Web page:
History Teaches Us to Hope: Reflections on the Civil War and Southern History

History Teaches Us to Hope: Reflections on the Civil War and Southern History

History Teaches Us to Hope: Reflections on the Civil War and Southern History

History Teaches Us to Hope: Reflections on the Civil War and Southern History


Before his death in 1870, Robert E. Lee penned a letter to Col. Charles Marshall in which he argued that we must cast our eyes backward in times of turmoil and change, concluding that "it is history that teaches us to hope." Charles Pierce Roland, one of the nation's most distinguished and respected historians, has done exactly that, devoting his career to examining the South's tumultuous path in the years preceding and following the Civil War. History Teaches Us to Hope: Reflections on the Civil War and Southern History is an unprecedented compilation of works by the man the volume editor John David Smith calls a "dogged researcher, gifted stylist, and keen interpreter of historical questions."Throughout his career, Roland has published groundbreaking books, including The Confederacy (1960), The Improbable Era: The South since World War II (1976), and An American Iliad: The Story of the Civil War (1991). In addition, he has garnered acclaim for two biographical studies of Civil War leaders: Albert Sidney Johnston (1964), a life of the top field general in the Confederate army, and Reflections on Lee (1995), a revisionist assessment of a great but frequently misunderstood general. The first section of History Teaches Us to Hope, "The Man, The Soldier, The Historian," offers personal reflections by Roland and features his famous "GI Charlie" speech, "A Citizen Soldier Recalls World War II." Civil War--related writings appear in the following two sections, which include Roland's theories on the true causes of the war and four previously unpublished articles on Civil War leadership. The final section brings together Roland's writings on the evolution of southern history and identity, outlining his views on the persistence of a distinct southern culture and his belief in its durability. History Teaches Us to Hope is essential reading for those who desire a complete understanding of the Civil War and southern history. It offers a fascinating portrait of an extraordinary historian.


On April 23, 2006, a tour bus neared the General Albert Sidney Johnston Monument on the Shiloh Battlefield. For those aboard, a long-anticipated moment was at hand. The driver parked the bus, opened the door, and lowered the steps. It was raining and chilly, but no one thought of remaining on board. Quietly we followed the guides to the base of the monument. Then, as they moved aside, Dr. Charles P. Roland stepped onto the monument’s pediment, to stand squarely above the name “Johnston” emblazoned on the stone footing. The biographer of Albert Sidney Johnston had come to speak about the great “soldier of three republics” at the site of his death. Holding his umbrella overhead, Dr. Roland began to speak. He held no notes, speaking instead from heartfelt knowledge. He began by telling us that he had at home in Lexington, Kentucky, an old photograph of himself, at age eight or nine, sitting then where he stood now.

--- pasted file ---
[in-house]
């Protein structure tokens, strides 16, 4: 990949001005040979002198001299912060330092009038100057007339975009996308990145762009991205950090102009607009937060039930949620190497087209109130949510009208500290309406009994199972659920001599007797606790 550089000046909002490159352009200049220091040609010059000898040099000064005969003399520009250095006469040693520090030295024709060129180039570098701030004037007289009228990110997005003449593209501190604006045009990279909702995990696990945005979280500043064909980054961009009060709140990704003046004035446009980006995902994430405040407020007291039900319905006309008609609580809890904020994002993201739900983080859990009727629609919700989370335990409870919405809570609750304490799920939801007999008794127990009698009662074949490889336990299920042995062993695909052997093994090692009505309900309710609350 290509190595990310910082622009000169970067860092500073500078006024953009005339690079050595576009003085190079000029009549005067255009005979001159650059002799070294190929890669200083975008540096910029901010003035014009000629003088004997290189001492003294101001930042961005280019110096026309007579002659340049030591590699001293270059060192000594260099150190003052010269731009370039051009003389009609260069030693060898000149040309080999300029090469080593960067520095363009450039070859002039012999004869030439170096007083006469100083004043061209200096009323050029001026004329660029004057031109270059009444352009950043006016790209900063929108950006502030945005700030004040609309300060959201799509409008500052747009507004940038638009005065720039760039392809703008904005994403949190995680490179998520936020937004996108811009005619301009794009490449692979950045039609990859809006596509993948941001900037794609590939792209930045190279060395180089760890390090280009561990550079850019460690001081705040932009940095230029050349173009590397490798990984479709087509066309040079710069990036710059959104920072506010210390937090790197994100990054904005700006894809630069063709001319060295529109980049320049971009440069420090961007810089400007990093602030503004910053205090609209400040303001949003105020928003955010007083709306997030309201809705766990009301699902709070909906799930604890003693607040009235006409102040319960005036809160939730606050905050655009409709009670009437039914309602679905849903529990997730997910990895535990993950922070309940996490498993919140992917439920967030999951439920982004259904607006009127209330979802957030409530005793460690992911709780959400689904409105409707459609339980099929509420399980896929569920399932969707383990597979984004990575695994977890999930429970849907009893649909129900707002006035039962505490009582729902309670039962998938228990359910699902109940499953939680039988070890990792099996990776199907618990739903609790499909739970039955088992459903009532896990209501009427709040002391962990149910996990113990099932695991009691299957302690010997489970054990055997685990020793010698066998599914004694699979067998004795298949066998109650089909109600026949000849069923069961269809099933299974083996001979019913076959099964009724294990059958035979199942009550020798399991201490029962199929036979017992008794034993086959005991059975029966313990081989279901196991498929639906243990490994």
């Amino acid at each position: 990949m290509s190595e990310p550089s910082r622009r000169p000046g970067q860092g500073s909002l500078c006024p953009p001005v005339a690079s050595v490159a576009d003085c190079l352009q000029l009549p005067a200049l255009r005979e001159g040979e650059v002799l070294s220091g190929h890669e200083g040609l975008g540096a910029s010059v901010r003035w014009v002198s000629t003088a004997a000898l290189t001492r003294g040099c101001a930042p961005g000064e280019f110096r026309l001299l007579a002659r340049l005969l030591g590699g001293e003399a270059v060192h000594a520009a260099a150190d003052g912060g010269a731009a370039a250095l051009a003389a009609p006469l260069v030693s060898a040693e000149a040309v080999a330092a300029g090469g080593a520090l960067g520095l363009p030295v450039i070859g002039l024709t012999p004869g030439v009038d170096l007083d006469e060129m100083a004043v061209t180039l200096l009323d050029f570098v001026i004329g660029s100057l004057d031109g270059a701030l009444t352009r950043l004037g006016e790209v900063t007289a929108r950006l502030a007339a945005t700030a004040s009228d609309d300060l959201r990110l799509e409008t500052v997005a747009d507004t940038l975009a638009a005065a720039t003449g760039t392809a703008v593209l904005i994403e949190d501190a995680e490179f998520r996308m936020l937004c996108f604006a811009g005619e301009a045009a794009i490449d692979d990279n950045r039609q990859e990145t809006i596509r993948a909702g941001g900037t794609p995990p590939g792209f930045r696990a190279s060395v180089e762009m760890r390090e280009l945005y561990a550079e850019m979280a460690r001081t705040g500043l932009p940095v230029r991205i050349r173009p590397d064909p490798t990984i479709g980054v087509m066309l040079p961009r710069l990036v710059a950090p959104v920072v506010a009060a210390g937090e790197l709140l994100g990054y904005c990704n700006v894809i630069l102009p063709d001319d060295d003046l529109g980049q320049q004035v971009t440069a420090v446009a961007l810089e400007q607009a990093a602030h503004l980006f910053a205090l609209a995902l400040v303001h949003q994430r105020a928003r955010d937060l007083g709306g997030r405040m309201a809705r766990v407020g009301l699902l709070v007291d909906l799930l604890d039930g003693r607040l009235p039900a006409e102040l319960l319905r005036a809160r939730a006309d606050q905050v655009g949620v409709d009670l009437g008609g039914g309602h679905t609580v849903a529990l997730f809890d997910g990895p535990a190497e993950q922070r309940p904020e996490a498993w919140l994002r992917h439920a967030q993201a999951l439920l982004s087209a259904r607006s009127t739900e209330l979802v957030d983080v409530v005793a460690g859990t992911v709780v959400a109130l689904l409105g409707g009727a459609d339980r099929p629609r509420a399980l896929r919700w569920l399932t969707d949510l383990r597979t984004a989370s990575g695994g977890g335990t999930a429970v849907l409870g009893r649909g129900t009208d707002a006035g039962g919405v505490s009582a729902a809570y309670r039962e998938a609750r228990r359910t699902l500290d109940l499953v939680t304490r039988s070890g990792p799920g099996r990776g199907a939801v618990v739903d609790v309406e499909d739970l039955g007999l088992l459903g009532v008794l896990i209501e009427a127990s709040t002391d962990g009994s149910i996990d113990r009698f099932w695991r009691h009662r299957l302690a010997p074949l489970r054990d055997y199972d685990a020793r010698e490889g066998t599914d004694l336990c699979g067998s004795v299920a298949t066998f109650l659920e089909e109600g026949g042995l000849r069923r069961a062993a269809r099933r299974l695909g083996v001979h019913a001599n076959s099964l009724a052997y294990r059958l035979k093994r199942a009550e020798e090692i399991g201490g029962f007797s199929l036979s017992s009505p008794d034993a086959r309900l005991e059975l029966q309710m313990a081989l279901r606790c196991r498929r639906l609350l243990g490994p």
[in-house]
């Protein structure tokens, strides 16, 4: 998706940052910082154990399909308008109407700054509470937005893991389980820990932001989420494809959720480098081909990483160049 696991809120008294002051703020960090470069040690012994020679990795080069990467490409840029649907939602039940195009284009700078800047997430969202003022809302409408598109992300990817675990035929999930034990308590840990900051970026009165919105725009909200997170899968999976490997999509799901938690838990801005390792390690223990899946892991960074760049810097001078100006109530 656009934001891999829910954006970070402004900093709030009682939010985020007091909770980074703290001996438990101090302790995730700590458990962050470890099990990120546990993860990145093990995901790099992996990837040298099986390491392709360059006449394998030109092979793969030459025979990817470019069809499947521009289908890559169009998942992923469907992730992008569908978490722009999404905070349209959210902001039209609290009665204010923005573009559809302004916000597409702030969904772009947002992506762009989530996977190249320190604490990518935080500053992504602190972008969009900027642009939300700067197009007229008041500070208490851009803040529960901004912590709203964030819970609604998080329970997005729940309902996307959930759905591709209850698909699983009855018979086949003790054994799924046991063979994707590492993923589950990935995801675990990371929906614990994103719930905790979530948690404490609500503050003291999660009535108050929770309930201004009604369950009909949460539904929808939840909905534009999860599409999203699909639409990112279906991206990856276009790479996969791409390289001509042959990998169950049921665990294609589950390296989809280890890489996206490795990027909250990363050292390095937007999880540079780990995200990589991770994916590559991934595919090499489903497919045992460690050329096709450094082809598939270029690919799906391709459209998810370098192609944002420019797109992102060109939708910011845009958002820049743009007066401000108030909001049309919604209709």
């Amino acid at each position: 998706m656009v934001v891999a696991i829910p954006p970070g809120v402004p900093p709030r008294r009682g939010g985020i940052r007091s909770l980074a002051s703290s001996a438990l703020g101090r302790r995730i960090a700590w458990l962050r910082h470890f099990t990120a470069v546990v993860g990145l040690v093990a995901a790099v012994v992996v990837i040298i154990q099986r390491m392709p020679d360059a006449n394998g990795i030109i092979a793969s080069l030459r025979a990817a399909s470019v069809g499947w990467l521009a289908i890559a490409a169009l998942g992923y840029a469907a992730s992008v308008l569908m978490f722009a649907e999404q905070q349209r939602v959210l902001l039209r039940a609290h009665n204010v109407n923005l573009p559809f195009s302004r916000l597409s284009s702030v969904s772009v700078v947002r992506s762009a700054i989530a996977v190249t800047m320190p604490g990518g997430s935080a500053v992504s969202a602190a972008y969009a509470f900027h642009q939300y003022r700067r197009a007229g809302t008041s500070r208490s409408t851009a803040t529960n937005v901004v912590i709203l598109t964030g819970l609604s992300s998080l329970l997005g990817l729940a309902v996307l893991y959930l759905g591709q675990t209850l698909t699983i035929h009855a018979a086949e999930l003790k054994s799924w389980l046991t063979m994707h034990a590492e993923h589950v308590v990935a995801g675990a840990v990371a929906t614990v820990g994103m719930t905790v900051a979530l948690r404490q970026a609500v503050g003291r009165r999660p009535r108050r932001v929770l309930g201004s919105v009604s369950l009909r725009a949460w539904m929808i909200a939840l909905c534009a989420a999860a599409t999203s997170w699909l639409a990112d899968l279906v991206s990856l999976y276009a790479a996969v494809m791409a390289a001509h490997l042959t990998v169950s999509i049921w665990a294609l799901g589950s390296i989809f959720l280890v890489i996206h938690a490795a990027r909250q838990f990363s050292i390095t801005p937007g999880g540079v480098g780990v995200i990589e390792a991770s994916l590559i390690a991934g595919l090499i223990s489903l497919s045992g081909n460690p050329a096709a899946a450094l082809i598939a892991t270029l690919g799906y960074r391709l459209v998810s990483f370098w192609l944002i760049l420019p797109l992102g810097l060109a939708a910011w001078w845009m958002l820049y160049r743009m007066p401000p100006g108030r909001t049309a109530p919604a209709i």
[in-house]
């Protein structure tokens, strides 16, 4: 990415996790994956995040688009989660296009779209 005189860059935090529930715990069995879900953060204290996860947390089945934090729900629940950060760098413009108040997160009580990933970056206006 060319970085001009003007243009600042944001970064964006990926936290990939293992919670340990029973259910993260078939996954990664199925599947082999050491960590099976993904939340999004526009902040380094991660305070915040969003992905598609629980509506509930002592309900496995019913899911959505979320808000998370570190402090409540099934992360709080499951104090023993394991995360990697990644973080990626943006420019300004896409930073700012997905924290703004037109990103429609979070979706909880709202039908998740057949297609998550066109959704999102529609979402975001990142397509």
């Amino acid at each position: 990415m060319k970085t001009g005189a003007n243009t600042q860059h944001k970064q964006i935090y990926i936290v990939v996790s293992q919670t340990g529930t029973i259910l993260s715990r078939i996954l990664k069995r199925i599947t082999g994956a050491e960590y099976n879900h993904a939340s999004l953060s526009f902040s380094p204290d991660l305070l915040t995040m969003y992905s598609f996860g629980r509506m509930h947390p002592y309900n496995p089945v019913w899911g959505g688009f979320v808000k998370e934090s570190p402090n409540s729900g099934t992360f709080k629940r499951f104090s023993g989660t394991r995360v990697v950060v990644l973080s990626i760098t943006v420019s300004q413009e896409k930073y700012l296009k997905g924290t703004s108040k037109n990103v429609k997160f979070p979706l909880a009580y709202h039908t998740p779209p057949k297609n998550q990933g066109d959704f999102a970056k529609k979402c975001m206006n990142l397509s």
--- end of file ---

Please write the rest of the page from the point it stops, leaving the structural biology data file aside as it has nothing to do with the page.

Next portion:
Then Roland spoke of his subject’s life, Johnston’s crowning moment, and his untimely death on this battlefield on April 6, 1862. Roland spoke for perhaps forty minutes. The rain never ceased. For those of us there the time was as brief as a snapshot—a moment frozen in time.

Professor Roland’s life and work are marked by superb historical scholarship, writing, and teaching. His professional skill and artistry are enriched by his participation in great historical events. The historian’s calling is framed in his engaging manner and humane liberality. He is a true doctor of letters.

As a youth he witnessed some of the last of the “old South.” He saw the Depression and the coming of war. He was in the ranks of the great generation of citizen-soldiers of World War II. In the U.S. Army, in England, France, Belgium, and Germany, he was Captain Charles Roland, 99th Infantry Division. He saw the worst of the Battle of the Bulge, and he crossed the Rhine on the captured bridge at Remagen. At war’s end he began what he calls his “odyssey” from war to academe. His journey brought . . .

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